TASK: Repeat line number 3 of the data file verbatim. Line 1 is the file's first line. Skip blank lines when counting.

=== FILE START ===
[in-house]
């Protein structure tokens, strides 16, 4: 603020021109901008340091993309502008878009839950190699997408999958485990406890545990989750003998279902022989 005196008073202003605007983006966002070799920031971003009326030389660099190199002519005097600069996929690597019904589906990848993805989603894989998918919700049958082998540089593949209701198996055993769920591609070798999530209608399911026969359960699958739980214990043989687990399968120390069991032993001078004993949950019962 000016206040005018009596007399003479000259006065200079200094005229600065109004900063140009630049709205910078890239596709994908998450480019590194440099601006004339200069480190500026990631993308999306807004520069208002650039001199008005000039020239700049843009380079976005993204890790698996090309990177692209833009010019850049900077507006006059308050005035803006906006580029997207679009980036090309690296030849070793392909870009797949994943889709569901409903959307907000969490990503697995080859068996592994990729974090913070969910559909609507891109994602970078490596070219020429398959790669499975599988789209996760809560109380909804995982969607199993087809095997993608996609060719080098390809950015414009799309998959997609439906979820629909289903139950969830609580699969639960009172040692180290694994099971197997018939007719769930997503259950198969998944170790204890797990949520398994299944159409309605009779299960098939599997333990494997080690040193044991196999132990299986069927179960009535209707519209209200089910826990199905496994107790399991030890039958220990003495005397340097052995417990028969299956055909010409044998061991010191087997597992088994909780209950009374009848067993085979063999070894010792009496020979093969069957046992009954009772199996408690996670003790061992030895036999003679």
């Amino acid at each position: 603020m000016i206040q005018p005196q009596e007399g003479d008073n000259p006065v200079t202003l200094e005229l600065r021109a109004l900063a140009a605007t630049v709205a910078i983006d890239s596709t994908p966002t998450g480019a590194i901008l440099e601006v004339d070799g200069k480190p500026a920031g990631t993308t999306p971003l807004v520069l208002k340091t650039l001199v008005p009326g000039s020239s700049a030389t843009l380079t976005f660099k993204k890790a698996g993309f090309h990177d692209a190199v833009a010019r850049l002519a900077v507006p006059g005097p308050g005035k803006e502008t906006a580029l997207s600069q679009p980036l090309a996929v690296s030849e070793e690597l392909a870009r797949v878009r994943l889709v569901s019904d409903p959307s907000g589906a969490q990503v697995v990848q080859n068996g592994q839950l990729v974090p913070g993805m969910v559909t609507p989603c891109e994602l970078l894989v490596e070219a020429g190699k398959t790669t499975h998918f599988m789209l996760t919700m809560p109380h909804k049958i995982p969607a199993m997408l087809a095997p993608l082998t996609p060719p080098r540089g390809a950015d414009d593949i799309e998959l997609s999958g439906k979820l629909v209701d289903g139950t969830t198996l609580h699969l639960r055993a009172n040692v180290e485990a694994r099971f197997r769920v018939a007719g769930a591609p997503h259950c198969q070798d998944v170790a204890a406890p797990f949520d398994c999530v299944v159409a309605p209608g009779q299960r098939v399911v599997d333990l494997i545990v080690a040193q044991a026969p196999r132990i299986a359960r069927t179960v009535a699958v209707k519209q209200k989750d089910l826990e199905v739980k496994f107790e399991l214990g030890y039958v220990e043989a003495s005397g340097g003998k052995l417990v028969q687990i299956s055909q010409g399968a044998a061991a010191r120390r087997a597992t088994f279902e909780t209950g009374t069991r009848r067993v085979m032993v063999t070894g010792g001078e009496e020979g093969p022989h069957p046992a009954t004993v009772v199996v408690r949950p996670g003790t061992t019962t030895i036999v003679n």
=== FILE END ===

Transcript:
């Amino acid at each position: 603020m000016i206040q005018p005196q009596e007399g003479d008073n000259p006065v200079t202003l200094e005229l600065r021109a109004l900063a140009a605007t630049v709205a910078i983006d890239s596709t994908p966002t998450g480019a590194i901008l440099e601006v004339d070799g200069k480190p500026a920031g990631t993308t999306p971003l807004v520069l208002k340091t650039l001199v008005p009326g000039s020239s700049a030389t843009l380079t976005f660099k993204k890790a698996g993309f090309h990177d692209a190199v833009a010019r850049l002519a900077v507006p006059g005097p308050g005035k803006e502008t906006a580029l997207s600069q679009p980036l090309a996929v690296s030849e070793e690597l392909a870009r797949v878009r994943l889709v569901s019904d409903p959307s907000g589906a969490q990503v697995v990848q080859n068996g592994q839950l990729v974090p913070g993805m969910v559909t609507p989603c891109e994602l970078l894989v490596e070219a020429g190699k398959t790669t499975h998918f599988m789209l996760t919700m809560p109380h909804k049958i995982p969607a199993m997408l087809a095997p993608l082998t996609p060719p080098r540089g390809a950015d414009d593949i799309e998959l997609s999958g439906k979820l629909v209701d289903g139950t969830t198996l609580h699969l639960r055993a009172n040692v180290e485990a694994r099971f197997r769920v018939a007719g769930a591609p997503h259950c198969q070798d998944v170790a204890a406890p797990f949520d398994c999530v299944v159409a309605p209608g009779q299960r098939v399911v599997d333990l494997i545990v080690a040193q044991a026969p196999r132990i299986a359960r069927t179960v009535a699958v209707k519209q209200k989750d089910l826990e199905v739980k496994f107790e399991l214990g030890y039958v220990e043989a003495s005397g340097g003998k052995l417990v028969q687990i299956s055909q010409g399968a044998a061991a010191r120390r087997a597992t088994f279902e909780t209950g009374t069991r009848r067993v085979m032993v063999t070894g010792g001078e009496e020979g093969p022989h069957p046992a009954t004993v009772v199996v408690r949950p996670g003790t061992t019962t030895i036999v003679n």